Political commentators are picking Internet Mana to scrape a few votes from the Greens, after the newly formed alliance poached Laila Harre to stand second on the list.
Ms Harre, a former minister in the Helen Clark-led Government, was recently employed by the Green Party as issues director, but is widely expected to be announced as leader of the Internet Party this afternoon.
3 News political editor Patrick Gower says the Greens will be "absolutely sulking" at the loss.
"They will go and take some votes off the Greens straight off the bat – the Greens have probably lost 0.5, 1 percent, maybe even more," he said on Firstline this morning.
Otago University politics professor Bryce Edwards agrees, saying her skills and inside knowledge of the party will be a "spanner in the works" for the Greens.
"This new project… is something that will be targeting at the same demographic – the young voters, the left-leaning voters, the anti-establishment voters," says Dr Edwards. " It's exactly what [the Greens] didn't need."
Dr Edwards and Gower agree that although her appointment was unexpected, Ms Harre gives the equally unlikely Internet Mana partnership a lot more credibility.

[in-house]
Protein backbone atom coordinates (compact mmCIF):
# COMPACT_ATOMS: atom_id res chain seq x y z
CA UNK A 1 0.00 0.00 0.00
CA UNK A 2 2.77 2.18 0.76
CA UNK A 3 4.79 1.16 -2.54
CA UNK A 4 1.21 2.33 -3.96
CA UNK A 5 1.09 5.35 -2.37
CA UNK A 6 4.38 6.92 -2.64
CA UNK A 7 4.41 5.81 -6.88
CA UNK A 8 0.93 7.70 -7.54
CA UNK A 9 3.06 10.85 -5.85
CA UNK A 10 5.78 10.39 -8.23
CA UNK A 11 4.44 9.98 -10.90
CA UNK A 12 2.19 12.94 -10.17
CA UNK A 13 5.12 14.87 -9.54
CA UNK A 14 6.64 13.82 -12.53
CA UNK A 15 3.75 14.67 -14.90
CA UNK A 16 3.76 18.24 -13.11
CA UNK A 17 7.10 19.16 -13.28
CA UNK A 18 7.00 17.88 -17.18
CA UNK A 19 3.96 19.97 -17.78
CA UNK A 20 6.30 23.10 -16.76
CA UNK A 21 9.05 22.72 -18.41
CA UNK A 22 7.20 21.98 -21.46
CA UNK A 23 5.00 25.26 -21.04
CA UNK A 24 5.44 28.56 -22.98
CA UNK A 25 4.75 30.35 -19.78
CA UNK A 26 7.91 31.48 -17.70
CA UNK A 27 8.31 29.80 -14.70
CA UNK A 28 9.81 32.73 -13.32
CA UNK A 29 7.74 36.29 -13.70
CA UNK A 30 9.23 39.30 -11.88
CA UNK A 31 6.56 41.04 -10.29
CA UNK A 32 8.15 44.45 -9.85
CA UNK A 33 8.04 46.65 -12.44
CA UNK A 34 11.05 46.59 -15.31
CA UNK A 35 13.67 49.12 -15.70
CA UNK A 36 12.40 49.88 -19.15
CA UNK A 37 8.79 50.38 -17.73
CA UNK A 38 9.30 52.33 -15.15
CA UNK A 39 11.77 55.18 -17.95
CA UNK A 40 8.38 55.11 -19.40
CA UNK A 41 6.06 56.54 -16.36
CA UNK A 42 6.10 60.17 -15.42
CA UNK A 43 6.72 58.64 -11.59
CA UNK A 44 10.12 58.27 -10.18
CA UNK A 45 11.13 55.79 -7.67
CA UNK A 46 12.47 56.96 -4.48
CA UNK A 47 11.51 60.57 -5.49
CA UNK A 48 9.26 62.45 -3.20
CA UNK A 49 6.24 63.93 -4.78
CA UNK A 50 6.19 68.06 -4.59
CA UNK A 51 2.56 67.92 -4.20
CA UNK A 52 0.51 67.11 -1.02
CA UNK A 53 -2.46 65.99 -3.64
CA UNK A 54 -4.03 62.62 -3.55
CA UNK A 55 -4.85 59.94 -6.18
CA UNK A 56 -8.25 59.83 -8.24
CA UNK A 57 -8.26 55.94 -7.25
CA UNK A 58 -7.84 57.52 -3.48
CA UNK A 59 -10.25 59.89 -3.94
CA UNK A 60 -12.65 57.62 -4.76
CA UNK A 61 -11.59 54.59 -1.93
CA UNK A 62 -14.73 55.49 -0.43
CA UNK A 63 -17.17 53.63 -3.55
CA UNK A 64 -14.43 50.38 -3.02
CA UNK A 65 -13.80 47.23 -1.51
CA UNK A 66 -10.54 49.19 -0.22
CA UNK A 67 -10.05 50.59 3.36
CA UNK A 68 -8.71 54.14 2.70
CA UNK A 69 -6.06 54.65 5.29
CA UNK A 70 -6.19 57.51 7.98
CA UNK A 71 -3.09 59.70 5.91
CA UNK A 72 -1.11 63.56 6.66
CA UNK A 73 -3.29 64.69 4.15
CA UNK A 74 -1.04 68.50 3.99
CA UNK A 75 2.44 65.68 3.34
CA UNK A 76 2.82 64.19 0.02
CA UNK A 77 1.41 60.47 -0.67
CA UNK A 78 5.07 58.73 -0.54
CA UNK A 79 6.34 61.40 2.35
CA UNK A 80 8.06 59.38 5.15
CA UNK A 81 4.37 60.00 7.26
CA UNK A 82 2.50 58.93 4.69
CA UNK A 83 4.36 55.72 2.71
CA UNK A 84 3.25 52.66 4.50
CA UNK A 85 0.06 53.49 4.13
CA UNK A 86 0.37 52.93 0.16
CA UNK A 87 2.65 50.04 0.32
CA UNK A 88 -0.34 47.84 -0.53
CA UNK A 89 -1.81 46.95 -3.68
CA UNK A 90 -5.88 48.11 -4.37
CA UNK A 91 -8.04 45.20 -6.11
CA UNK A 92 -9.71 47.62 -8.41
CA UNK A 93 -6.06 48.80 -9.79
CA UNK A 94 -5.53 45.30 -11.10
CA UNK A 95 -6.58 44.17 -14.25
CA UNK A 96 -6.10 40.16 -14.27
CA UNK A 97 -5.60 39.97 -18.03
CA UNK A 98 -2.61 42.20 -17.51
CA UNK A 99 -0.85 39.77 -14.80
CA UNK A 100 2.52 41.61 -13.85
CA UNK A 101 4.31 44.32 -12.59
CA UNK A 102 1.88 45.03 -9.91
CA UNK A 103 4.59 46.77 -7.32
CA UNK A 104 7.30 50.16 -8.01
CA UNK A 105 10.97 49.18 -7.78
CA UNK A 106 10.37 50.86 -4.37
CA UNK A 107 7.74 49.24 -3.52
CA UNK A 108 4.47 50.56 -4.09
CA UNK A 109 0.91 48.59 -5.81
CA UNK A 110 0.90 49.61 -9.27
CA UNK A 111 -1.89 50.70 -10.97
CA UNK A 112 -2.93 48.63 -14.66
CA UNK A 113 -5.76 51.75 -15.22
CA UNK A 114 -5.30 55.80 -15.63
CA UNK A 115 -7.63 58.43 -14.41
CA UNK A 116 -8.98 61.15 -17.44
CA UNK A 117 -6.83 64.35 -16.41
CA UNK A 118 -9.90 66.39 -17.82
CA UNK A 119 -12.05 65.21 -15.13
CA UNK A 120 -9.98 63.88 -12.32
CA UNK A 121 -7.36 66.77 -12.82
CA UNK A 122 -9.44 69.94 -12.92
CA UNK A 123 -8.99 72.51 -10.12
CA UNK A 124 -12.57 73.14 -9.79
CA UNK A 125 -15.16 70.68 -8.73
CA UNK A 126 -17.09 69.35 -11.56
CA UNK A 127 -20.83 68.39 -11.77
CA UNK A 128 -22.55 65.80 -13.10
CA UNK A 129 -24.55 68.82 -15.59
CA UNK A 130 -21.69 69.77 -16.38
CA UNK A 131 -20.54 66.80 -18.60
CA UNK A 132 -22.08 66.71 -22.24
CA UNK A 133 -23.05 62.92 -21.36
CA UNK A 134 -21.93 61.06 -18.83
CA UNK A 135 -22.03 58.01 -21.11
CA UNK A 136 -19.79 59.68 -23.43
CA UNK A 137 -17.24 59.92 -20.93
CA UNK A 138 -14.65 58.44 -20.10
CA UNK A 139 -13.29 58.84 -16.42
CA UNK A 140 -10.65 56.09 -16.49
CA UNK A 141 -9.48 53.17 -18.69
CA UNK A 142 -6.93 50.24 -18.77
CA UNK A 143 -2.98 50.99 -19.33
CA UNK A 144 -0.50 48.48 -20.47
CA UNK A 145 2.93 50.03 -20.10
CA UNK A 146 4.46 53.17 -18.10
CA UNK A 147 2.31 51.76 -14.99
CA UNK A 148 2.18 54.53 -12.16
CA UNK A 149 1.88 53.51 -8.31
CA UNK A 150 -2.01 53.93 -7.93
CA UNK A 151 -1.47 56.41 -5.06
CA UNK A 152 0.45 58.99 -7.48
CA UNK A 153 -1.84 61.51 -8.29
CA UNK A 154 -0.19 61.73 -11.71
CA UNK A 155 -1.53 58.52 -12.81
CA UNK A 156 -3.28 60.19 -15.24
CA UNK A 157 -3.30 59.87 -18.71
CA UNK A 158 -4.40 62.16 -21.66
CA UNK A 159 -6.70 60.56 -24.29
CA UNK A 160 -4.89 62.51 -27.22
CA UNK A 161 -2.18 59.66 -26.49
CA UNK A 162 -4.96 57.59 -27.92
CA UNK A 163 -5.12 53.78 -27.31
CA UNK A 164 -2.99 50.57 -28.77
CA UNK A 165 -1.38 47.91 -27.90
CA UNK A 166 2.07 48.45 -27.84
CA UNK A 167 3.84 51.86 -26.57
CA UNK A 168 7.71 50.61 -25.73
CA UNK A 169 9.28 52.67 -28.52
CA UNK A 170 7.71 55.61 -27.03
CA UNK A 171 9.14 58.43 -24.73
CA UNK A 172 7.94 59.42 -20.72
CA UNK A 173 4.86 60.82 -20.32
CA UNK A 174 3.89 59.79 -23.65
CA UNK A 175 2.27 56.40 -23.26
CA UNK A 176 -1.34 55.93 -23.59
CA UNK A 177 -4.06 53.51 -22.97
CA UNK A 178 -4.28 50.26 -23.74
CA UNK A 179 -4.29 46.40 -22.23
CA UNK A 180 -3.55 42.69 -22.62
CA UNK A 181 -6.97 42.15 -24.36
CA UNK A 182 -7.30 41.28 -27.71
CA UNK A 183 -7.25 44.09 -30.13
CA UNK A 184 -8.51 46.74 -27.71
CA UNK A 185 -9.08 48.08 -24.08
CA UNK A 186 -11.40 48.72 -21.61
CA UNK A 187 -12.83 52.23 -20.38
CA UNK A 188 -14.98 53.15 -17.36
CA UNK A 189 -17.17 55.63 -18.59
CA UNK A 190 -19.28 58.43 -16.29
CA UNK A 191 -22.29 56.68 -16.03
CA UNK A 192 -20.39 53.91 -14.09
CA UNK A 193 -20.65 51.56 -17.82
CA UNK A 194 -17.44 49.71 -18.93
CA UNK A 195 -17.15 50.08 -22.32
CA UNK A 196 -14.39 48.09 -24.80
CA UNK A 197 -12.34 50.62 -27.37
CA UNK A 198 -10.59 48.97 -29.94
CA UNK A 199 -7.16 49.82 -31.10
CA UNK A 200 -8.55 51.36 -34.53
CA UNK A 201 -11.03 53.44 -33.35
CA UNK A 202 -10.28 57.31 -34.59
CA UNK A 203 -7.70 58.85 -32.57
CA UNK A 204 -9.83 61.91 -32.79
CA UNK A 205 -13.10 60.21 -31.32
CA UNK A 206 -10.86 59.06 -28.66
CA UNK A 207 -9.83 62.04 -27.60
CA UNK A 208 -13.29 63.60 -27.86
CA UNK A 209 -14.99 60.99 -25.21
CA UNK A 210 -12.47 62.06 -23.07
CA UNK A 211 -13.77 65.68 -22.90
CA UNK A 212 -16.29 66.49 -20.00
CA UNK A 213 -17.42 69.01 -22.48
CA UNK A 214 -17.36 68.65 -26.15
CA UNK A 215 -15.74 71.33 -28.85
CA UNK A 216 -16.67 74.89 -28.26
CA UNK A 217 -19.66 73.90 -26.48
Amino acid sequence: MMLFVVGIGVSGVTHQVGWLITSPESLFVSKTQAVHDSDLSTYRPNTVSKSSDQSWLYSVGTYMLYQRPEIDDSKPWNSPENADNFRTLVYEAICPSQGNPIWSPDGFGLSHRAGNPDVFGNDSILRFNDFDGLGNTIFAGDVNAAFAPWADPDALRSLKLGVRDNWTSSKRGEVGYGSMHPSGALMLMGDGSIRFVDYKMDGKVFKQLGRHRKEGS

"I don't know what Laila Harre knows about gigabytes, megabytes, filesharing, broadband or wireless routers, but she knows a hell of a lot about politics on the left-wing," says Gower.
"The Internet Party have made an inspired choice I think in choosing her," says Dr Edwards. "She has a lot of credibility, she has the experience of being a Cabinet minister, and more importantly it's that left-wing profile.
"It means that this new alliance between Mana and the Internet Party has a bit more coherence now."
It does give the Government an opening to paint the alliance as a "bit more 'crazy', a bit more far-left" says Dr Edwards, but he thinks that's a risk worth taking.
"New Zealanders are actually willing to give something a chance. People were talking about 2 percent, 3 percent, but who knows – it could go much higher than that."
Unless Internet Mana gets 5 percent of the vote it will all be for nothing, unless Mana leader Hone Harawira can retain his Te Tai Tokerau seat.
Gower, who has in the past criticised the National-ACT Party deals in the wealthy Epsom electorate, says the left has finally found its own "dirty deal" in the far North seat.
"This is a rort as bad as Epsom."
The Internet Party will officially reveal its new leader this afternoon.